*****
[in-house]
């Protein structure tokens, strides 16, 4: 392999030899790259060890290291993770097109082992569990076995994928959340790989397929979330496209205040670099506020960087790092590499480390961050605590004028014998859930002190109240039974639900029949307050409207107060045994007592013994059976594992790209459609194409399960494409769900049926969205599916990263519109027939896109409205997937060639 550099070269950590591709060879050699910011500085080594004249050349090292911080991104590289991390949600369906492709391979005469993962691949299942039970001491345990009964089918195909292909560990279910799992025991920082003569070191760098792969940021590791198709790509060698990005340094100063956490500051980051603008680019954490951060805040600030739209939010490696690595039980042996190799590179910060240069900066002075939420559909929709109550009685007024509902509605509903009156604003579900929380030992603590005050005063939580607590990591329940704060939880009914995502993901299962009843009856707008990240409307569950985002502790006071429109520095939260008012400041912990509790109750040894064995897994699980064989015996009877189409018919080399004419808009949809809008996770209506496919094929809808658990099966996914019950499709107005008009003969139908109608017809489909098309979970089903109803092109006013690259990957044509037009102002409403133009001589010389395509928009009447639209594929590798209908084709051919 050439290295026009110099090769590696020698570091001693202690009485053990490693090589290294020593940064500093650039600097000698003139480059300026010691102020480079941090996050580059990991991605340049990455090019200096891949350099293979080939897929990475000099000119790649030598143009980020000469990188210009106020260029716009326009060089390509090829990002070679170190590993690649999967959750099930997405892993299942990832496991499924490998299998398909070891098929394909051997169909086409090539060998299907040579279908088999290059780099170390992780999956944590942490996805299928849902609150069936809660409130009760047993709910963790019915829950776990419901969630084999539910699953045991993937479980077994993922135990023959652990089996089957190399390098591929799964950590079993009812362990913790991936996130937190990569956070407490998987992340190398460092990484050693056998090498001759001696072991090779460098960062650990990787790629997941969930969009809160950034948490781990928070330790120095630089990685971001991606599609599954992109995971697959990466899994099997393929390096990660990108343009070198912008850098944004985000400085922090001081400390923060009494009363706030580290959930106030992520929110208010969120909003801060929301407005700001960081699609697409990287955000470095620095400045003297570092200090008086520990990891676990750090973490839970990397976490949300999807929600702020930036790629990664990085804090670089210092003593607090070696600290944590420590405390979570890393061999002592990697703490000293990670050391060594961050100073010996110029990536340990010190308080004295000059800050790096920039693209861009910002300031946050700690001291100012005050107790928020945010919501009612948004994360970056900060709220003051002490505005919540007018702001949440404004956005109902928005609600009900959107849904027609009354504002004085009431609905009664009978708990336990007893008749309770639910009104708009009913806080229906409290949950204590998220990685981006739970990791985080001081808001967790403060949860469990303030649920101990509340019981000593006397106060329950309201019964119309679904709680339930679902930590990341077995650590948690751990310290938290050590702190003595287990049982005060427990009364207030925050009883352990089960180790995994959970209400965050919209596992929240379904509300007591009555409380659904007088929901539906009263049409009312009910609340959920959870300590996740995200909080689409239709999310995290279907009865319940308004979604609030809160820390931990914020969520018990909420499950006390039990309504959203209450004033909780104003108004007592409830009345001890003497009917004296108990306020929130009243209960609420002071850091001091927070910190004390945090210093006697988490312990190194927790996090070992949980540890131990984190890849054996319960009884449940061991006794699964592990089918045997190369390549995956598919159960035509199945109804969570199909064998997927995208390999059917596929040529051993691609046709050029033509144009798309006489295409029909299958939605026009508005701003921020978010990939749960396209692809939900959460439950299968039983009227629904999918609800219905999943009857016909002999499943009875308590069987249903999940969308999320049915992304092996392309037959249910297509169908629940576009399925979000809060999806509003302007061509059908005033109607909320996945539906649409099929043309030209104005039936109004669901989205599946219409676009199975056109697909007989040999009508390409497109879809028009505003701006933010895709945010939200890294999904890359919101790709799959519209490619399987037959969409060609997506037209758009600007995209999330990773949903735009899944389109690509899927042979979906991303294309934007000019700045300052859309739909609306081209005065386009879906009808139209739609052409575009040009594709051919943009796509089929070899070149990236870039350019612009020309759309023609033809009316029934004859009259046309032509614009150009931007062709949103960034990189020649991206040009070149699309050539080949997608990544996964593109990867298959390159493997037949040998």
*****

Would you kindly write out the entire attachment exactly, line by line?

[in-house]
């Protein structure tokens, strides 16, 4: 392999030899790259060890290291993770097109082992569990076995994928959340790989397929979330496209205040670099506020960087790092590499480390961050605590004028014998859930002190109240039974639900029949307050409207107060045994007592013994059976594992790209459609194409399960494409769900049926969205599916990263519109027939896109409205997937060639 550099070269950590591709060879050699910011500085080594004249050349090292911080991104590289991390949600369906492709391979005469993962691949299942039970001491345990009964089918195909292909560990279910799992025991920082003569070191760098792969940021590791198709790509060698990005340094100063956490500051980051603008680019954490951060805040600030739209939010490696690595039980042996190799590179910060240069900066002075939420559909929709109550009685007024509902509605509903009156604003579900929380030992603590005050005063939580607590990591329940704060939880009914995502993901299962009843009856707008990240409307569950985002502790006071429109520095939260008012400041912990509790109750040894064995897994699980064989015996009877189409018919080399004419808009949809809008996770209506496919094929809808658990099966996914019950499709107005008009003969139908109608017809489909098309979970089903109803092109006013690259990957044509037009102002409403133009001589010389395509928009009447639209594929590798209908084709051919 050439290295026009110099090769590696020698570091001693202690009485053990490693090589290294020593940064500093650039600097000698003139480059300026010691102020480079941090996050580059990991991605340049990455090019200096891949350099293979080939897929990475000099000119790649030598143009980020000469990188210009106020260029716009326009060089390509090829990002070679170190590993690649999967959750099930997405892993299942990832496991499924490998299998398909070891098929394909051997169909086409090539060998299907040579279908088999290059780099170390992780999956944590942490996805299928849902609150069936809660409130009760047993709910963790019915829950776990419901969630084999539910699953045991993937479980077994993922135990023959652990089996089957190399390098591929799964950590079993009812362990913790991936996130937190990569956070407490998987992340190398460092990484050693056998090498001759001696072991090779460098960062650990990787790629997941969930969009809160950034948490781990928070330790120095630089990685971001991606599609599954992109995971697959990466899994099997393929390096990660990108343009070198912008850098944004985000400085922090001081400390923060009494009363706030580290959930106030992520929110208010969120909003801060929301407005700001960081699609697409990287955000470095620095400045003297570092200090008086520990990891676990750090973490839970990397976490949300999807929600702020930036790629990664990085804090670089210092003593607090070696600290944590420590405390979570890393061999002592990697703490000293990670050391060594961050100073010996110029990536340990010190308080004295000059800050790096920039693209861009910002300031946050700690001291100012005050107790928020945010919501009612948004994360970056900060709220003051002490505005919540007018702001949440404004956005109902928005609600009900959107849904027609009354504002004085009431609905009664009978708990336990007893008749309770639910009104708009009913806080229906409290949950204590998220990685981006739970990791985080001081808001967790403060949860469990303030649920101990509340019981000593006397106060329950309201019964119309679904709680339930679902930590990341077995650590948690751990310290938290050590702190003595287990049982005060427990009364207030925050009883352990089960180790995994959970209400965050919209596992929240379904509300007591009555409380659904007088929901539906009263049409009312009910609340959920959870300590996740995200909080689409239709999310995290279907009865319940308004979604609030809160820390931990914020969520018990909420499950006390039990309504959203209450004033909780104003108004007592409830009345001890003497009917004296108990306020929130009243209960609420002071850091001091927070910190004390945090210093006697988490312990190194927790996090070992949980540890131990984190890849054996319960009884449940061991006794699964592990089918045997190369390549995956598919159960035509199945109804969570199909064998997927995208390999059917596929040529051993691609046709050029033509144009798309006489295409029909299958939605026009508005701003921020978010990939749960396209692809939900959460439950299968039983009227629904999918609800219905999943009857016909002999499943009875308590069987249903999940969308999320049915992304092996392309037959249910297509169908629940576009399925979000809060999806509003302007061509059908005033109607909320996945539906649409099929043309030209104005039936109004669901989205599946219409676009199975056109697909007989040999009508390409497109879809028009505003701006933010895709945010939200890294999904890359919101790709799959519209490619399987037959969409060609997506037209758009600007995209999330990773949903735009899944389109690509899927042979979906991303294309934007000019700045300052859309739909609306081209005065386009879906009808139209739609052409575009040009594709051919943009796509089929070899070149990236870039350019612009020309759309023609033809009316029934004859009259046309032509614009150009931007062709949103960034990189020649991206040009070149699309050539080949997608990544996964593109990867298959390159493997037949040998």